After Jena 6, nooses turn up in copycat incidents


Photo by Associated Press / Diane Bondareff

Professor Madonna Constantine speaks at a protest rally at Teachers College at Columbia University in New York on Oct. 10, one day after a hangman’s noose was discovered on her office door at the college.

In the past two months, the nation has experienced at least a dozen racially-motivated threats that may be a response to recent protests in Jena, La. Nooses have turned up in locations from Alabama to New York.

On Wednesday, Oct. 10, a noose was found hanging at Columbia University’s Teachers College, MSNBC reported. The suspected target, Madonna Constantine, is a black professor who teaches psychology and education.

On Saturday, Oct. 6, a group of high school students scribbled swastikas and “KKK” on a black student’s body against his will at Model Secondary School for the Deaf in Washington D.C.

Both scenes seem to mimic the Jena, La. turmoil — a year ago, nooses hung briefly from an oak tree outside Jena High School, after a black freshman asked if black students could sit under it. Three months later, a white student was beaten unconscious, as reported by the Associated Press.

Six black students, four of them 17 years old, were arrested. Five were initially charged with attempted murder, although that charge has been reduced to aggravated second-degree battery as four of the older youths have been arraigned. The only youth tried so far was convicted, but that conviction was overturned on appeal and the case was sent to juvenile court, according to the Associated Press.

Historically, the noose illustrates racial hatred. In fact, most nooses in the United States were used for lynching during 19th and 20th centuries.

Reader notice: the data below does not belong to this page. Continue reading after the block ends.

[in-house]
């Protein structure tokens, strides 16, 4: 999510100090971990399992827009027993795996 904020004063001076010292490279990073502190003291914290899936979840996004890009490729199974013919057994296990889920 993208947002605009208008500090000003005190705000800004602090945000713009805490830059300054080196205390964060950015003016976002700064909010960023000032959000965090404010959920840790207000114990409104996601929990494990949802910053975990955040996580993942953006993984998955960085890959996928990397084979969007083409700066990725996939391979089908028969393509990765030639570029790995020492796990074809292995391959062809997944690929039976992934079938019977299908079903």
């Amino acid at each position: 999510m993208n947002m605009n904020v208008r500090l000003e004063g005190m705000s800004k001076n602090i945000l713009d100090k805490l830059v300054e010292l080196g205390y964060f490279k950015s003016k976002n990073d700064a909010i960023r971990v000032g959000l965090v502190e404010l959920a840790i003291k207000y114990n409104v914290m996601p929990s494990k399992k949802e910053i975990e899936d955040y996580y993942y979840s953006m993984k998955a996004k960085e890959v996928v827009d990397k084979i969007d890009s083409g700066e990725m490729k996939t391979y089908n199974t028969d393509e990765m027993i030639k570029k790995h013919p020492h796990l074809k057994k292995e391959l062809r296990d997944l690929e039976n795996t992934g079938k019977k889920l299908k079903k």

Glen Kinoshita, director of Multi-Ethnic Programs at Biola, believes the noose in these recent occurrences is used to generate fear and to remind people of the past.

“Fear is a tool the devil uses,” Kinoshita said. “We are afraid of one another because we don’t know each other.”

The nooses are just an outward expression of a continuing inner problem, according to Brian Levin, executive director of the Center for the Study of Hate and Extremism at California State University, San Bernardino.

“Those prejudices are already there for the most part,” Levin told USA Today, “and what the Jena incident did was give them a green light on repeating this novelty.”

While some see a significant correlation between Jena, La. and the recent findings, others believe there is no connection. Biola junior Trevor Stewart does not believe what happened in Jena was indeed an act of racism. Stewart, originally from the South, agrees with reports that suggest details of the uproar in Jena, have possibly been exaggerated.

Such details as a “white-only” tree have been disputed by some Jena residents, as well as how many nooses actually hung. Supposedly, two nooses were found instead of three and were pulled down because black and white students were playing with them and putting their heads through them, according to a report on

While Stewart dismisses the Jena as a true act of racism, he acknowledges the Columbia University noose as racial discrimination.

“The person who put the noose on the door of the teacher should be expelled if they are a student and fired if they are faculty,” he said. “They should also face some sort of criminal charges for racism.”

As more instances of apparent racism surface and as more protests persist, Stewart encourages Christians to pray.

“After Al Sharpton and Jesse Jackson leave, and the media goes away, the town of Jena will be the ones left cleaning up,” he said. “We should pray for the people involved, pray for the judges, the victims, and the people who live in the towns and areas where this happened.”

Kinoshita said the solution is not to react but to prevent.

“What difference does the church make?” he asked. “Prevention has to be an ongoing priority by valuing people and diversity as part of our spiritual walk.”

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